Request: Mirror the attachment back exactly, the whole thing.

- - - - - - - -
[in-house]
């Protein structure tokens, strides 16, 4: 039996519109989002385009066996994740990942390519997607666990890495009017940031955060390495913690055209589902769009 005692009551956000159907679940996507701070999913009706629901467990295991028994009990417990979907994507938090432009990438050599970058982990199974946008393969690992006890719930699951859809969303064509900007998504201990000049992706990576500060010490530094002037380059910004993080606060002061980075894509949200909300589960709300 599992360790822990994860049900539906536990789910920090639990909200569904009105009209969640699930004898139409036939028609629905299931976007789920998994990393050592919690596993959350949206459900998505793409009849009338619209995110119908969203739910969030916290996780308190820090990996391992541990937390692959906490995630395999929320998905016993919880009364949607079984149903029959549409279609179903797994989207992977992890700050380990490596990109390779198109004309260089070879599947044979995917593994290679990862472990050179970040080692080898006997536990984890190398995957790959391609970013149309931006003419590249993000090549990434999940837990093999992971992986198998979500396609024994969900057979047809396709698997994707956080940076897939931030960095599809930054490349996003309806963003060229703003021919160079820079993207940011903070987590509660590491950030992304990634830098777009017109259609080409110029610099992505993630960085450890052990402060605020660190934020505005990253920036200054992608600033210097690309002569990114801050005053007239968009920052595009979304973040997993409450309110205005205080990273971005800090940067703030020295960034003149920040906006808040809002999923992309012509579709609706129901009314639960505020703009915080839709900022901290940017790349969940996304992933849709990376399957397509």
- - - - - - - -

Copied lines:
[in-house]
């Protein structure tokens, strides 16, 4: 039996519109989002385009066996994740990942390519997607666990890495009017940031955060390495913690055209589902769009 005692009551956000159907679940996507701070999913009706629901467990295991028994009990417990979907994507938090432009990438050599970058982990199974946008393969690992006890719930699951859809969303064509900007998504201990000049992706990576500060010490530094002037380059910004993080606060002061980075894509949200909300589960709300 599992360790822990994860049900539906536990789910920090639990909200569904009105009209969640699930004898139409036939028609629905299931976007789920998994990393050592919690596993959350949206459900998505793409009849009338619209995110119908969203739910969030916290996780308190820090990996391992541990937390692959906490995630395999929320998905016993919880009364949607079984149903029959549409279609179903797994989207992977992890700050380990490596990109390779198109004309260089070879599947044979995917593994290679990862472990050179970040080692080898006997536990984890190398995957790959391609970013149309931006003419590249993000090549990434999940837990093999992971992986198998979500396609024994969900057979047809396709698997994707956080940076897939931030960095599809930054490349996003309806963003060229703003021919160079820079993207940011903070987590509660590491950030992304990634830098777009017109259609080409110029610099992505993630960085450890052990402060605020660190934020505005990253920036200054992608600033210097690309002569990114801050005053007239968009920052595009979304973040997993409450309110205005205080990273971005800090940067703030020295960034003149920040906006808040809002999923992309012509579709609706129901009314639960505020703009915080839709900022901290940017790349969940996304992933849709990376399957397509």